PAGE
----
L.E. Ristow1; A.A. Perez Junior2; C.A.P. Tavares
The ehrlichiosis is an important hemoparsitosis that prevalence have been increased a lot of in some Brazilian states. This disease affects many mammals including dogs, cats and humans, becoming a zoonosis and being identified as a major cause of morbidity and mortality (Santarém et al. 2005). The etiologic agent belongs to Ehrlichia genus, which are currently classified as the order of Rickettsiales. The species Ehrlichia canis e Ehrlichia platys (Anaplasma platys) respectively affect dogs and cats and is mainly transmitted by ticks Rhipicephalus sanguineus, may also present as several other hematophagous arthropod vectors. Are obligatory intracellular parasites of leukocytes, also infecting platelets (Urquhart et al. 1996; Santarém et al. 2005). The affected animals have nonspecific clinical signs and vary according to the parasitic phase (acute, subclinical and chronic), involving depression, dyspnea, lymphadenopathy, weight loss, bleeding, hypotensive shock, epistaxis, peripheral edema and occasional polyarthritis. In laboratorial tests, leucopenia, thrombocytopenia are common findings. Hypergammaglobulinemia is also evidenced, although complementary, isn't specific to close a diagnosis (Rikihisa et al. 1992). The diagnosis is based on serological exams like IFA (Indirect Immunofluorescence Assay), Western Immunoblotting, Dot-Blot Enzyme Linked-Immunoassay (dot-blot-ELISA) and molecular techniques like Polimerase Chain Reaction (PCR), each one presenting its advantage over the specificity and sensitivity, besides practicality, accuracy and cost (Andereg & Passos 1999).
The purpose of this study is characterize the prevalence of parasitized animals by Ehrlichia sp in the metropolitan area of Belo Horizonte, Minas Gerais, from serum samples processed from January 1st, 2005 to November 30th, 2008.
Materials and Methods
For data survey were used specific software and databases developed solely for the laboratory, obtaining full traceability of diagnoses made by the company. For the diagnosis of Ehrlichia, was processed a total of 1640 samples (n = 1640) from January 1st, 2005 to September 30th, 2008, and the methods used for serological diagnosis Dot-Blot-ELISA reaction and indirect immunofluorescence (IFA), which was detected in both type IgG specific antibodies (Andereg & Passos 1999).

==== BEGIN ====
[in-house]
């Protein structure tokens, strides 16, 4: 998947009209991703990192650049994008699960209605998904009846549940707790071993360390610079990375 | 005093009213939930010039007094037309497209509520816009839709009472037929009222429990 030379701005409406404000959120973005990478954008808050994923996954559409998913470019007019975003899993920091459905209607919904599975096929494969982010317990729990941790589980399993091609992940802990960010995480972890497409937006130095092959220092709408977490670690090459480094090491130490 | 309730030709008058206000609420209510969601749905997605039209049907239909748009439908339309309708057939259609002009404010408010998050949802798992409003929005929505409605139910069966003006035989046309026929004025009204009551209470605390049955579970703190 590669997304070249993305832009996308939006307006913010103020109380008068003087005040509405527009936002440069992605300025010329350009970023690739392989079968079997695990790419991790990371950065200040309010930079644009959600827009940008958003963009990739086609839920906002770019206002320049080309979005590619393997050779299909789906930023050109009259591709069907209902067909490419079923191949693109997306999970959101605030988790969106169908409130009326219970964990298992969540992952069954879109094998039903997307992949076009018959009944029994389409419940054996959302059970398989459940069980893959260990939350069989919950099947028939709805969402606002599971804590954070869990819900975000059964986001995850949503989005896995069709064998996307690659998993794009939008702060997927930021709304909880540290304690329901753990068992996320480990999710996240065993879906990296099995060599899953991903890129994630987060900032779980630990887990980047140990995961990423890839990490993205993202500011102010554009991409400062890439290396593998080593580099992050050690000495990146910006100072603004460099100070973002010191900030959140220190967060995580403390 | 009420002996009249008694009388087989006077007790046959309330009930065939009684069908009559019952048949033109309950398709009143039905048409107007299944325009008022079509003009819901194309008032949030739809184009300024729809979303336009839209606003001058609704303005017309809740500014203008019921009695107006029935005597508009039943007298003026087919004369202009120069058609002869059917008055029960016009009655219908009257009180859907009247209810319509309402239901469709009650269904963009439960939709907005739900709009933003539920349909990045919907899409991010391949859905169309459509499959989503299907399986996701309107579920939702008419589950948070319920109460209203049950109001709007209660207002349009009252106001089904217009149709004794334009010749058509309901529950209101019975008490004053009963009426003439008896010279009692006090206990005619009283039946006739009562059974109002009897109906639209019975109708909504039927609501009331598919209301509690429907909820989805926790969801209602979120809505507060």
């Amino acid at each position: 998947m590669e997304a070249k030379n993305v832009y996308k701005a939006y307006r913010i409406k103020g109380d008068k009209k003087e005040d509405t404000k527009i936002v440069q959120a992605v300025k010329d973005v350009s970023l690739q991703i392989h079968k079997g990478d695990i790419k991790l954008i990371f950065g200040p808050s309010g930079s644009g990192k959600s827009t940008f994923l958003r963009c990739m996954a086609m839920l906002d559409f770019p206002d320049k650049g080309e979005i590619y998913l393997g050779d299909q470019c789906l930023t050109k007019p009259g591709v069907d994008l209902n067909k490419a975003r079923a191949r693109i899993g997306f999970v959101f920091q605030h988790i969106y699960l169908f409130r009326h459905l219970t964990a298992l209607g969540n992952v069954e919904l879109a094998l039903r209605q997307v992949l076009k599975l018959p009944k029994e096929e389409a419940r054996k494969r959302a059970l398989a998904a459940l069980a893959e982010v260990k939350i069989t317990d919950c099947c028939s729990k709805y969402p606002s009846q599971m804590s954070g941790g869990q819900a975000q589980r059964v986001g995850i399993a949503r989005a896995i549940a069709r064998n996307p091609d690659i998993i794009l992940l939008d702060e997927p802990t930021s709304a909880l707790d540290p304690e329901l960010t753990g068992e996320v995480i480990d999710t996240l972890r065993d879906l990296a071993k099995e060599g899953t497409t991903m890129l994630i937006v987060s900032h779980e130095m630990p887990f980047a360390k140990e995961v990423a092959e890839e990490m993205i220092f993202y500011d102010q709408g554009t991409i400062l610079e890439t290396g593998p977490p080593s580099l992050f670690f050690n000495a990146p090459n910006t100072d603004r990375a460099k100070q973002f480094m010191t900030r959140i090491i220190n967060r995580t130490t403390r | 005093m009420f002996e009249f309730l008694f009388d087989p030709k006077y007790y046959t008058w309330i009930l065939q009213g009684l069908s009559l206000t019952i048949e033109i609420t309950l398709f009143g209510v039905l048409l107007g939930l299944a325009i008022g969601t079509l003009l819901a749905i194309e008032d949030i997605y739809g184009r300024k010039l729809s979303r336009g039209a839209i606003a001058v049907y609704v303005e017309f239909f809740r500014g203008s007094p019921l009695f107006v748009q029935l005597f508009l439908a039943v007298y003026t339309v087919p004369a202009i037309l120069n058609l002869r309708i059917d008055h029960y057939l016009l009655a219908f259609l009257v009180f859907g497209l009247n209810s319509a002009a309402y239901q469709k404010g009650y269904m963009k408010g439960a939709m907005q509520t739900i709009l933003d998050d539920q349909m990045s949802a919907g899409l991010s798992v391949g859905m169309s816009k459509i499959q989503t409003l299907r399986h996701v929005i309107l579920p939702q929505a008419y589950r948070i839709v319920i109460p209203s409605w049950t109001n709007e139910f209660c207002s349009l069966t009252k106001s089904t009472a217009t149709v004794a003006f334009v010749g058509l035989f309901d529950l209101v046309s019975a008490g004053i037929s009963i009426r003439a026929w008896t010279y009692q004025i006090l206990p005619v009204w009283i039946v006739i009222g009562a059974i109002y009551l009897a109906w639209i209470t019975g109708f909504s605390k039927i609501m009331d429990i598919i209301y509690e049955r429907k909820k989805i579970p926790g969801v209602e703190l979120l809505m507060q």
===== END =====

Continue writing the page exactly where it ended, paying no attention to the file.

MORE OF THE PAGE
Results and Conclusions
Of total tested samples, 901 (54,93%) were seropositive in at least one of serological tests performed to detect ehrlichiosis. The available serological tests have varying sensitivity and specificity. In IFA technique, the factors that contribute this variation is linked to contamination of samples, technical executor experience, antigen quality and stage of parasitemia (Andereg & Passos 1999). The Western Immunoblotting, despite of elevated cost, it's a technique that shows similar sensibility to IFA, with advantage of no operator subjectivity influence, resulting in great objectivity reading, in addition to being able to identify early anti-Ehrlichia antibodies. Finally, the Dot-Blot-ELISA and commercial kits based on its principle, besides show sensitivity and specificity similar to the IFA, have the advantage of providing fast and easy execution and reading, being directly made observing the result color reaction (Andereg & Passos, 1999). Of total tests performed during mentioned period, there is 54.93% of prevalence parasitized animals. This prevalence is not only determined by the diagnostic technique employed, should be considered carriers healthy animals that contribute to the transmission of the agent to susceptible animals. Moreover, should also be considered the therapeutic protocol used by clinicians in the treatment of sick animals that are often limited to remission of clinical symptoms, thereby determining a chronic infection. It also noted that serological tests are still the most practical and most cost-benefit to the clinician, and the molecular tests (PCR) are indicated in control treatment cases, because the infected animal will be positive for an indefinite period after the treatment.
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